8 Tips to Overcome a Weight Loss Plateau

8 Tips to Overcome a Weight Loss Plateau

by Melody Foster

The journey to a healthier you isn’t without its ups and downs, but not seeing consistent progress can be understandably frustrating. Have you hit a plateau in your weight loss? Are you no longer seeing a change to the numbers on the scale? If so, you’re not alone. Most people trying to lose weight will experience periods of time where it seems no amount of dieting or exercise will melt those pounds away. For some, it lasts a few days. For others, a weight loss plateau can last weeks.

Hitting a plateau in your weight loss can be discouraging and frustrating, but it is not abnormal, and with a little extra effort, you can break through the plateau and begin losing weight again. Here are eight tips to help you overcome a weight loss plateau:

Evaluate your current nutrition and exercise habits. Has anything changed in your diet and fitness routine? What are your sources of calories on a daily basis? Don’t forget to account for liquid calories—calories you drink are still calories. Keep a daily food journal to record exactly what you are eating. Seeing it on paper will help you better evaluate what’s going into your body and see where you may need to make changes.

Increase your protein intake. How much protein are you eating each day? Protein helps the body burn fat, so the more protein you consume, the faster your metabolism will be and the more effective your body will be at burning fat. Pay close attention to the fat content of the proteins you are eating and make low-fat protein choices whenever possible. Talk to a nutritionist to determine just how many grams of protein you should eat a day.

Make a change in your fitness routine. If you are doing the same workouts every day, your body will adapt to those exercises and become more efficient. We normally think of efficiency as a good thing, but when you’re talking about burning fat, the more efficient your body is, the fewer calories it will require to expend the energy required to complete your workout, thus you won’t lose fat as quickly. Consistency (working out at least 30 minutes a day, five days a week) and variety are key. Change things up. If you go for a walk one day, try biking or swimming the next. Do not allow your body the opportunity to adapt to your fitness routine, or you’ll only be frustrated.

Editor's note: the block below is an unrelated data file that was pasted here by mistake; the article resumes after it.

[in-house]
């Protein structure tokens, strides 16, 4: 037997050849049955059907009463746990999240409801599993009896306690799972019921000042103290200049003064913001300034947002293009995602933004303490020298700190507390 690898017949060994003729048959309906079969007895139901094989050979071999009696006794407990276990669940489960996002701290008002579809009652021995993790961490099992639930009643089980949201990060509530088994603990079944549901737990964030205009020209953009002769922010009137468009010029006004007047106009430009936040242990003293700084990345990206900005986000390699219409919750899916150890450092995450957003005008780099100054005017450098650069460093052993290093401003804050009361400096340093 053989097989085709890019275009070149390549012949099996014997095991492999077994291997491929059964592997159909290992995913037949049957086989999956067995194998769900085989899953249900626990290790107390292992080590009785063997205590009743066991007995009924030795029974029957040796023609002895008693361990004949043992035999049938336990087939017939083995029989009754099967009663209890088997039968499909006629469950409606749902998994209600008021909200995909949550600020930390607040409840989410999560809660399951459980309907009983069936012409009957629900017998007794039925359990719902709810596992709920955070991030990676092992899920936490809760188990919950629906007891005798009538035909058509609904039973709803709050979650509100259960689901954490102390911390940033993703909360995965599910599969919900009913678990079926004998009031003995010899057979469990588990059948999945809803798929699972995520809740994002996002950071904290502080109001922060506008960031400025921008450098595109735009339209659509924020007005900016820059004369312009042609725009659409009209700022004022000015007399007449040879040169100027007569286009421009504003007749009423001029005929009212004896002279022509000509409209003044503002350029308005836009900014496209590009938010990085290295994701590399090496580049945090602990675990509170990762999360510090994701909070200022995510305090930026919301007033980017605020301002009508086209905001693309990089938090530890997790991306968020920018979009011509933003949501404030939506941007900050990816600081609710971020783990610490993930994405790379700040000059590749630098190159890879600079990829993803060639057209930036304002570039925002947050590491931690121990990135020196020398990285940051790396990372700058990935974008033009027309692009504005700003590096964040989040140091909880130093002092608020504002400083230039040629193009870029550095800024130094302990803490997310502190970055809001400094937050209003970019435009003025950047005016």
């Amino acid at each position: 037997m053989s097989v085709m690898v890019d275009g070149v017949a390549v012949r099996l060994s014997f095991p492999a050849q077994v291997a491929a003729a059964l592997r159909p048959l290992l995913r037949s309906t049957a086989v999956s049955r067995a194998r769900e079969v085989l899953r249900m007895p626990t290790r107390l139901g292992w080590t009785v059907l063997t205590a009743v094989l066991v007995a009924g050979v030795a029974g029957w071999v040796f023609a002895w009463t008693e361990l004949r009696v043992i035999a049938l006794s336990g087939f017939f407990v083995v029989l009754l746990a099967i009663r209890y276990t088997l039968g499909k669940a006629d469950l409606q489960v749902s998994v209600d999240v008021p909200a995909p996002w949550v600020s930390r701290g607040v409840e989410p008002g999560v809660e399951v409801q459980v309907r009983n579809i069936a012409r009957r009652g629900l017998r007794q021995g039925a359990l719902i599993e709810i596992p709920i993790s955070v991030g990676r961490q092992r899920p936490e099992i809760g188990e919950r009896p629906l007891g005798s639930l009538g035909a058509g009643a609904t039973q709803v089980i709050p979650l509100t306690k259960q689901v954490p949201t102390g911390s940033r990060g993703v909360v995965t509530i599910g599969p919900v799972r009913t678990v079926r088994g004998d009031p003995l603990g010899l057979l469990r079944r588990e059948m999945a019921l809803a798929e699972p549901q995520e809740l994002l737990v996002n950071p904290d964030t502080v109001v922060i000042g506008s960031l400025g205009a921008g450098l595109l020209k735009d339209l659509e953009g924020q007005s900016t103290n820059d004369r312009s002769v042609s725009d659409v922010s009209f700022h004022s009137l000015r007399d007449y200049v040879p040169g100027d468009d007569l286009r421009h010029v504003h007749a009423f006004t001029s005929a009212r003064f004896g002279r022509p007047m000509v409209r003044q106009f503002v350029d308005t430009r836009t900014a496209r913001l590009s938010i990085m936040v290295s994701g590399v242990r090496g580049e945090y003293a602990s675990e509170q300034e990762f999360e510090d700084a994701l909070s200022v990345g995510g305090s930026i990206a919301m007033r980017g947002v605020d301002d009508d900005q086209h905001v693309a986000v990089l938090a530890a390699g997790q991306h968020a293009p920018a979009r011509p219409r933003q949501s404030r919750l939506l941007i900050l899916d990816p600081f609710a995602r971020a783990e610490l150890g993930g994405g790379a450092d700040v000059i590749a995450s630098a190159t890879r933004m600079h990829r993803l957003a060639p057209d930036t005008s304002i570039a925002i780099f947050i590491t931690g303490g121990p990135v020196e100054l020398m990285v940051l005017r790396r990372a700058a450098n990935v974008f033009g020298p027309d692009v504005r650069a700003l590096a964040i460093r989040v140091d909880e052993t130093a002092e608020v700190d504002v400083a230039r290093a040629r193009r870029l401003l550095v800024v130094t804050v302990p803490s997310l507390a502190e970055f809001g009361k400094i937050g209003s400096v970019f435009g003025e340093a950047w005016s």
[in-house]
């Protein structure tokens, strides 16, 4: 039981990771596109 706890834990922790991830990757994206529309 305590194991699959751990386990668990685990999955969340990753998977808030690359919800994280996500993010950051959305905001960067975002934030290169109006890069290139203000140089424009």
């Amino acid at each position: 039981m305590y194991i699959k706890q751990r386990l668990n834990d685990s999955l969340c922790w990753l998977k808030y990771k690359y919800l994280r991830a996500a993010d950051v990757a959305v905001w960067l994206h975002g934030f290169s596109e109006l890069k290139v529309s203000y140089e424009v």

Include strength and cardio in your workout routine. A cardio workout may burn more calories, but the more muscle your body has, the quicker it will burn those calories, so strength and aerobic exercise are equally important for weight loss. Be sure you’re getting in at least two strength workouts every week.

Step up the intensity of your workouts. Increasing intensity as you become more fit is also important. As you lose weight and your body adjusts to regular exercise, you will need to increase the intensity of your workouts. Try to boost the intensity of your workout a little bit every week. For example, if you are going for a brisk 30 minute walk three days this week, next week, try walking for 5 minutes and jogging for 30 seconds to one minute, on and off for the duration of your workout.

Reduce your stress level. The body reacts to stress by storing fat. Incorporate a stress-reducing activity into your daily routine. A few ideas include yoga, meditation or prayer, gardening, taking your pets for a walk — find something that relaxes you and make time for a few minutes of that activity every day.

Find support. Don’t expect to take this journey alone. Finding support and encouragement from others who are on the same journey will be essential for your long-term success.

Have vision. Throughout your weight loss journey, it’s important for you to stay focused on your vision of a healthier, fitter, thinner you. Visualize your success and regularly remind yourself where you are headed and what your goals are.

Plateaus are frustrating, but hitting a plateau doesn’t mean you’re done losing weight for good. Put these small changes into place and you’ll begin seeing progress again in no time.

Before making any major changes to your nutrition or exercise routine, consult with your physician.

About the Author

Melody Foster is a Dallas-based freelance writer and contributing author to the Nicholson Clinic blog. Melody researches and creates content for clients in industries ranging from health care, fitness and nutrition to interior decorating, legal and social good.

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